Are you aware that your body language reveals your deepest feelings and hidden thoughts to total strangers? It might surprise you to know research indicates that over 65% of our communication is done nonverbally. In fact, studies show that nonverbal communication has a much greater impact and reliability than spoken word. Therefore, if your prospect's words are incongruent with their body language gestures, you would be wise to rely on their body language as a more accurate reflection of their true feelings. Body language is a complex mixture of movement, posture, and tone of voice. The good news about this subject is that your subconscious mind already understands meaning of every gesture, posture and voice inflection. The bad news is without proper training you are unable to consciously apply this information. Developing a working understanding of body language is similar to learning a foreign language; it requires time and effort to achieve mastery.
As a professional salesperson you must continuously monitor your prospect's body language and adjust your presentation accordingly. Think about tremendous advantage you would have as a baseball manager if you knew meaning of opposing teams signals. For example, suppose you knew in advance that other team was planning to steal second base. You would have a distinct edge because you would be able to adjust your strategy accordingly. Are you missing your prospect's signals? By understanding your prospect's body language gestures you will minimize perceived sales pressure and know when it is appropriate to close sale.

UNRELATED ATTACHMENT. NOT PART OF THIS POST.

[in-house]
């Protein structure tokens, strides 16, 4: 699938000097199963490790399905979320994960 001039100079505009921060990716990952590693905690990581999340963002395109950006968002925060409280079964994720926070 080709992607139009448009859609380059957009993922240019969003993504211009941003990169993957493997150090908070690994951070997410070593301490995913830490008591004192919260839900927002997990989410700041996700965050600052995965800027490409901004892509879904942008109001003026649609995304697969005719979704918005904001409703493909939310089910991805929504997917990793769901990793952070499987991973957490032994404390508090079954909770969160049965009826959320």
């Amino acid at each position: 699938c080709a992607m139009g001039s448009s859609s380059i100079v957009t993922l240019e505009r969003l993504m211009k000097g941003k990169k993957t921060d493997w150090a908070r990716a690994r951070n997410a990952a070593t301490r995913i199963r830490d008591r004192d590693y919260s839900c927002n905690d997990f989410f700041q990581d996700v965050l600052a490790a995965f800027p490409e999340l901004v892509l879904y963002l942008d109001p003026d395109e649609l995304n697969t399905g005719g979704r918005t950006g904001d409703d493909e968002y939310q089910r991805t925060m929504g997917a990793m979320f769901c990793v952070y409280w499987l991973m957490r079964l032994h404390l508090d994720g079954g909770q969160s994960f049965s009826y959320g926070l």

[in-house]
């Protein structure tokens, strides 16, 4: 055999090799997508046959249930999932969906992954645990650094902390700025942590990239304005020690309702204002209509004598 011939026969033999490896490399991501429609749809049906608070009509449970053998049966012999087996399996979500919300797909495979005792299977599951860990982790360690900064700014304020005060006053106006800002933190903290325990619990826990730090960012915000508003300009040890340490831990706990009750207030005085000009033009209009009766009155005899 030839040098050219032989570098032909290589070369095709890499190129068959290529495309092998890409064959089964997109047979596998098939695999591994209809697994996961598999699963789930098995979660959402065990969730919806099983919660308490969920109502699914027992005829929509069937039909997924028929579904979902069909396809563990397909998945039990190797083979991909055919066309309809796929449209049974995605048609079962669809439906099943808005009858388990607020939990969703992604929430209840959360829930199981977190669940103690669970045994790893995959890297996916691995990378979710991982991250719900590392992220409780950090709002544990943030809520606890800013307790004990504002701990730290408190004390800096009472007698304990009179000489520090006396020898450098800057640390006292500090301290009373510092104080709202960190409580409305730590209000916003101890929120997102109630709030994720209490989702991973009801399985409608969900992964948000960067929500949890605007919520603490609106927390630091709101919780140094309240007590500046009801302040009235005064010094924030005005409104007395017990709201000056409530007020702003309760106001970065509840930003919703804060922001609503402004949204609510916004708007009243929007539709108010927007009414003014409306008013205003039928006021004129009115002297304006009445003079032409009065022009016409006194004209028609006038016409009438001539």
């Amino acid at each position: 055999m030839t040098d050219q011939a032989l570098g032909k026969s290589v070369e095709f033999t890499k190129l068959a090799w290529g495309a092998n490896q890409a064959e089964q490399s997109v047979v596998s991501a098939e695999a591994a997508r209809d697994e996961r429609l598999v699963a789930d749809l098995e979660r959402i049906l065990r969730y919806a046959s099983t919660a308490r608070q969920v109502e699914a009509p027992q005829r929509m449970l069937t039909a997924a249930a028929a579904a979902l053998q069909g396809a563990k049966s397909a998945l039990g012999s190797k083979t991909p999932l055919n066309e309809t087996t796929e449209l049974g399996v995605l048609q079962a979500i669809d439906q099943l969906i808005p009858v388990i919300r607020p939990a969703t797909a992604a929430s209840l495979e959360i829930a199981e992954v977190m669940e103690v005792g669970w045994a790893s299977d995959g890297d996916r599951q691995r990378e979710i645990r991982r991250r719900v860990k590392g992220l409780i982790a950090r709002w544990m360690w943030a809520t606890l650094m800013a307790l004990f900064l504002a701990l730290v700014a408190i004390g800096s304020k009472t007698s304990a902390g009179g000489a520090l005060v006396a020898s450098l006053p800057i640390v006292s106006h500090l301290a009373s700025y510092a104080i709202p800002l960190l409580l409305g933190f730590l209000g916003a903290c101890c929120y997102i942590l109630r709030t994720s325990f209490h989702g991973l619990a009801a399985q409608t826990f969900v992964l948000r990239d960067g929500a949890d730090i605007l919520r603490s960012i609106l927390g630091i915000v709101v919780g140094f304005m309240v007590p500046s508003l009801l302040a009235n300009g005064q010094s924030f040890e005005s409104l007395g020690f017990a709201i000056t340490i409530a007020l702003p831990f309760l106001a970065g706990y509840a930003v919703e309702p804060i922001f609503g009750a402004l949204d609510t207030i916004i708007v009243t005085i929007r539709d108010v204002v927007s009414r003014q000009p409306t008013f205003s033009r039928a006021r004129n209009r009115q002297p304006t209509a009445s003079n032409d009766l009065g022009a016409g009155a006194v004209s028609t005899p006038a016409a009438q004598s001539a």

Several years ago I read an interesting article about a body language experiment conducted with college students. The researchers divided students into two groups. The first group of students was asked to maintain an open body posture during class lecture. They were instructed to keep their heads up, both feet on floor and their arms unfolded. The second group of students, attending same class, was instructed to use closed body posture by crossing their legs and folding their arms during lecture. At conclusion of lecture both groups were interviewed and tested. Those students that were asked to maintain a closed body posture scored 38% less in their retention of information and, of equal significance, they had a more critical opinion of both material and professor. As a professional speaker, I share a similar challenge with college professor. As I begin my presentation, I can anticipate that a significant number of audience will initially display closed body posture. They will have their legs crossed, their arms folded and their heads down. I know that if I am to be effective my primary task is to connect with audience and get them to adjust their body language into a more receptive posture before real learning can begin.
Here are some important body language gestures you need to become familiar with:
Body Postures: There are two basic categories of body postures; Open/Closed and Forward/Back. In an open and receptive body posture, people have their arms unfolded, legs uncrossed, and their palms exposed. In a closed body posture, arms are folded, legs are crossed and their body is usually turned away.
· Leaning Back and Closed: Indicates a lack of interest.
· Leaning Back and Open: Indicates contemplation and cautious interest.
· Leaning Forward and Closed: Indicates potential aggressive behavior.
· Leaning Forward and Open: Indicates interest and agreement. If appropriate, this would be a good time to ask for order.